How a Colorado dog became ‘Iguana Hunter’

Shannon and David and their dog are now six months into living the dream.  

“We finally hired someone to work part-time in the store, Gallows Point Gift and Gourmet,” she said. 

Being able to rely on Kristin, “who has the hugest personality and southern drawl,” means that Shannon and David have had a few half-days off, together. “Finally enjoying every minute of what we moved here,” she said.

But apparently relaxing is not part of her personality. “I’ve also started baking,” she proudly said, saying “The store will now have home-made banana bread or muffins daily.” Aspen

Which has brought her to another realization.  “We do miss the conveniences of state-side living … no trash pick up, no Chipotle chicken burritos … and for some reason the grocery stores are always out of bananas.”

While life is less convenient, it’s also less complicated. “We walk to work in five minutes while enjoying magnificent ocean views, and the only traffic jam may be a few iguanas, roosters or goats crossing the road.”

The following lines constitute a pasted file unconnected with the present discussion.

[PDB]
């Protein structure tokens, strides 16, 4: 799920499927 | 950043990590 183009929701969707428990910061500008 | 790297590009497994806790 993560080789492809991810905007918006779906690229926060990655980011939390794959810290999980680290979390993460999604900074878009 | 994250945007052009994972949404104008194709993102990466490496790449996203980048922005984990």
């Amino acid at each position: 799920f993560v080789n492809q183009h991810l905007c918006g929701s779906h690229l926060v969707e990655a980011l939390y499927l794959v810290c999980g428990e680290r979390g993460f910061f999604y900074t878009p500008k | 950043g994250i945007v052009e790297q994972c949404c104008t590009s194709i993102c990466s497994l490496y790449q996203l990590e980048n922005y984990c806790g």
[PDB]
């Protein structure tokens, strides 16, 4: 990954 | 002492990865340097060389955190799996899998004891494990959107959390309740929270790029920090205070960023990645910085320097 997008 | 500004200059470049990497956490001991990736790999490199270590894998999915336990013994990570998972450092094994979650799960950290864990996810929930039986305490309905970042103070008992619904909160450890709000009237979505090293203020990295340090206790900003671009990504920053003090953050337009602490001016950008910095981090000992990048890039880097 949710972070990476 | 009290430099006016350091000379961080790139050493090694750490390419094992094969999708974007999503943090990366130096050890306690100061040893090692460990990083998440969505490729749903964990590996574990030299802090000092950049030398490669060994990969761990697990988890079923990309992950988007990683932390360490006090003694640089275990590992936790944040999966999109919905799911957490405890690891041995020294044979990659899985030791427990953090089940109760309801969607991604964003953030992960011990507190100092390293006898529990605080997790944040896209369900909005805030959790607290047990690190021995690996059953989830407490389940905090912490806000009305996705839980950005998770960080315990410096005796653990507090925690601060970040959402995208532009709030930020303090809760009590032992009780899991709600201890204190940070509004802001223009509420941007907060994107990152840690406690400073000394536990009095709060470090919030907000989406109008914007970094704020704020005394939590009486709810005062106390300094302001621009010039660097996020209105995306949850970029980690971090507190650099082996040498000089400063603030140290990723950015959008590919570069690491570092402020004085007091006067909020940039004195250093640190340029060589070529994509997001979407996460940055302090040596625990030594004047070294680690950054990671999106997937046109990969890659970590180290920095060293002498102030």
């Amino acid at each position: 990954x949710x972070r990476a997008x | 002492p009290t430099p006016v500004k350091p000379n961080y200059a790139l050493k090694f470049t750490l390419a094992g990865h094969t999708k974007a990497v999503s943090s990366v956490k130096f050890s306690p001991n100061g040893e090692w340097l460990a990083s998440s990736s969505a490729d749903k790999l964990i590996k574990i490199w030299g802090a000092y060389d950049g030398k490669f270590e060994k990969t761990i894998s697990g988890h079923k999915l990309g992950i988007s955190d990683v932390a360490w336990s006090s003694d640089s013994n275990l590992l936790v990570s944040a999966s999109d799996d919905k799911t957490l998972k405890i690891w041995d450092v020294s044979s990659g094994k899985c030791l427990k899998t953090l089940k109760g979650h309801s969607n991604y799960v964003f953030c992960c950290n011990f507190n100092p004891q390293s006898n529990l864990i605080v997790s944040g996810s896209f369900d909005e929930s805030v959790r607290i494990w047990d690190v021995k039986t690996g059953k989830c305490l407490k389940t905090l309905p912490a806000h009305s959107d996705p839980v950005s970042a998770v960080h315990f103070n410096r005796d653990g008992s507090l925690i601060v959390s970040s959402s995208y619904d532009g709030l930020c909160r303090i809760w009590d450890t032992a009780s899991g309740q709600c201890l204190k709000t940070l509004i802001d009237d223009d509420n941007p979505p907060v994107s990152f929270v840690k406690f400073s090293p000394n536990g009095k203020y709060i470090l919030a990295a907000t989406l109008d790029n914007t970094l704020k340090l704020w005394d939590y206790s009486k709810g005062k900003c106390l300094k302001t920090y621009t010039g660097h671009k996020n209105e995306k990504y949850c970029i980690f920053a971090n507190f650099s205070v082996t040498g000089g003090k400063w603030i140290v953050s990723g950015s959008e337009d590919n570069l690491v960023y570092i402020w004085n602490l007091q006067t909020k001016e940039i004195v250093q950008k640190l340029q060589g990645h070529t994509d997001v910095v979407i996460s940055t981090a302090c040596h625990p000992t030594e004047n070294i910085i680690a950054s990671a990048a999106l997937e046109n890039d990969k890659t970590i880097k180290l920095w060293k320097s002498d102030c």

However, those iguanas are deviling Aspen.  “They poop on his favorite place to lounge on the deck.  The other day he actually tried chasing one up a tree.  How can such as small herbivore poop so much?”

1 thought on “How a Colorado dog became ‘Iguana Hunter’”

  1. It’s the nature of being an herbivore. Since so much of what they eat can’t be digested, they poop a lot.
    It was really annoying on one trip, we would put our dive/snorkel gear out on the deck to dry off, and when we checked an hour or so later a BIG iguana had pooped on my gear. It must have been because my gear was plain black, and everyone else’s wasn’t, that he was attracted to it. It was his favorite place to go over the course of the week. I guess it was warmer than the colorful stuff. It got really annoying when we realized that he was crawling OVER all the other gear to poop on mine!

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